Later in the growing season the Hawthorn berries will be ripe enough to harvest. I remember first meeting Hawthorn when I was living at the Victory Gardens Project - a group based on the Black Panther Party's Community Programs and co-founded by U.S. Political Prisoners and Maine activists to grow food with donated land, seed, and labor, and distribute it for free in the rural Maine community where it was based and in urban areas through community organizations that had traveled to Maine to participate with the planting and/or harvesting. The Hawthorn berries were much appreciated by the little critters that ate them where I'd placed them to dry. Hawthorns are very sacred trees in Ireland. You don't cut them down - which is why a major roadway on the west side of the island goes far out of its course, because the road crew knew enough not to touch the Hawthorn tree that lay in its path! In May the hedgerows there are aglow with the vibrant white Hawthorn trees in bloom. In northern New England (United States), I've harvested Hawthorn berries mostly in September and early October. I find the berries that have a good red color and harvest gently, avoiding the large thorns. As with the Rose petals, I place the Hawthorn berries in a clean glass Mason jar, cover them with brandy, and let them infuse for at least a month. In general you don't want to harvest herbs in the rain, especially if you're drying them!, as their volatile oils that you're usually wanting to capture can be washed away. But with berries (and the roots of other plants), you can give them a rinse if they need it.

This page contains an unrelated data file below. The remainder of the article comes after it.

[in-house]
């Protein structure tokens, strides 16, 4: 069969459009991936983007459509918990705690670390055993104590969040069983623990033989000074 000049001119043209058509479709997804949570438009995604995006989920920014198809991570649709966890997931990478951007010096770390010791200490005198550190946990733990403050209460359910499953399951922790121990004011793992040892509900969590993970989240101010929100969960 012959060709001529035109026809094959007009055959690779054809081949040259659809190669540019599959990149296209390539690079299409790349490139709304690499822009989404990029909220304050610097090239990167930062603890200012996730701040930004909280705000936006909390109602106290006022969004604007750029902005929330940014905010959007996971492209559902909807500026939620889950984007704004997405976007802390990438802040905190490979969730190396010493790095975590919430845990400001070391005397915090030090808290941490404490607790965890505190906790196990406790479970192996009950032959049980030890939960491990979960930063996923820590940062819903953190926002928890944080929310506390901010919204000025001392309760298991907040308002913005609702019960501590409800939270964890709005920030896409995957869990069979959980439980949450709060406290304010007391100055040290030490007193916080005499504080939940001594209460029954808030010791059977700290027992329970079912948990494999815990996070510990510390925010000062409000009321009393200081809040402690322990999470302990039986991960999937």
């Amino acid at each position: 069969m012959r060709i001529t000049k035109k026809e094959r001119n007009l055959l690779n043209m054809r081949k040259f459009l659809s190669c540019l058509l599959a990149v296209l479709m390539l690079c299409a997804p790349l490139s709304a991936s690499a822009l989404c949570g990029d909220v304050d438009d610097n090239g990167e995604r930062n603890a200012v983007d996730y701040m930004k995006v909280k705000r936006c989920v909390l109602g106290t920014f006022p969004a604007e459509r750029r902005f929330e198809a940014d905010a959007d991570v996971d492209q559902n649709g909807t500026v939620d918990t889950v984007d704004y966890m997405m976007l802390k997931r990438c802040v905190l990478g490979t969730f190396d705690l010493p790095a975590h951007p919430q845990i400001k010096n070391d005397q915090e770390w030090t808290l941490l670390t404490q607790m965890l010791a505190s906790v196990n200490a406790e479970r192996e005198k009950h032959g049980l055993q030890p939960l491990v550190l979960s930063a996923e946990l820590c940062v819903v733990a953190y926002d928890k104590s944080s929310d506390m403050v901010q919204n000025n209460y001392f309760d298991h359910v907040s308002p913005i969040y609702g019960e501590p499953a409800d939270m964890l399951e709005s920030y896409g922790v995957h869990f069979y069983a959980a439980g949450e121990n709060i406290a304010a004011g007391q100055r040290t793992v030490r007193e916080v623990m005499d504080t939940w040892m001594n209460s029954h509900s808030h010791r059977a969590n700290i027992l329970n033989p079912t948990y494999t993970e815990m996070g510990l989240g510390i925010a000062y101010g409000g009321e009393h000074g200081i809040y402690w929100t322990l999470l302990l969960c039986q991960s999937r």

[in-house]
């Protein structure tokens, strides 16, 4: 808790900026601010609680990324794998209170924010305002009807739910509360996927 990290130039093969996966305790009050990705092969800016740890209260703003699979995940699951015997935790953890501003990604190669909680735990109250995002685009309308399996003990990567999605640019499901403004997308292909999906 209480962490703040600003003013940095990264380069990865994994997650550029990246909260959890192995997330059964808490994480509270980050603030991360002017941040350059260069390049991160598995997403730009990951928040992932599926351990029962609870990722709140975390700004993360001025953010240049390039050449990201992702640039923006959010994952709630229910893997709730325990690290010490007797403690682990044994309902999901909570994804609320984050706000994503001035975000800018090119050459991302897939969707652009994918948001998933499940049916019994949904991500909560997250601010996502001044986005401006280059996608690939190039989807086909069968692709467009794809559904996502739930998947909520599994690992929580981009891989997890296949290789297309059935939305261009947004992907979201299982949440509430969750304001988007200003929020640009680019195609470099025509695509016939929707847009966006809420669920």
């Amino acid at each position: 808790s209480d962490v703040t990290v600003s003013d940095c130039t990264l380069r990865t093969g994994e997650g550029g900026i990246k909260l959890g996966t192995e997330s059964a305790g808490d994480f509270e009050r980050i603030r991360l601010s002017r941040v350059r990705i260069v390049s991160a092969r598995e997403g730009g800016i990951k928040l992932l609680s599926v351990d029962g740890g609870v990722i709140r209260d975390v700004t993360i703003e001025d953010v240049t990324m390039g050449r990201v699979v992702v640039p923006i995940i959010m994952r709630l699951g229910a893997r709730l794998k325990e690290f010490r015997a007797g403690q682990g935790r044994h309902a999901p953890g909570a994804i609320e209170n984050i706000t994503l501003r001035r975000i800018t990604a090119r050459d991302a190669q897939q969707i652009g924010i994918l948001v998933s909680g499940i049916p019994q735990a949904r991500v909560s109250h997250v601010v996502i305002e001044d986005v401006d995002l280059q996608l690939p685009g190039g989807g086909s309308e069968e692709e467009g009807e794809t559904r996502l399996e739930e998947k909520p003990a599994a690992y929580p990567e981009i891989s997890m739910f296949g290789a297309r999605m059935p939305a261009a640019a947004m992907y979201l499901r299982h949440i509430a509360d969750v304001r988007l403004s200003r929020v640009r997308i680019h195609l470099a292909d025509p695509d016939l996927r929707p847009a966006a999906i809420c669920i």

When I'm ready to create a small batch of Heart Elixir, I pour into 1 or 2 oz glass amber tincture bottles equal parts of: the Rose petal-infused brandy, Hawthorn berry-infused brandy, and delicious Maple syrup that my friends make from trees they tap on their land. Then I add flower essences that I've made.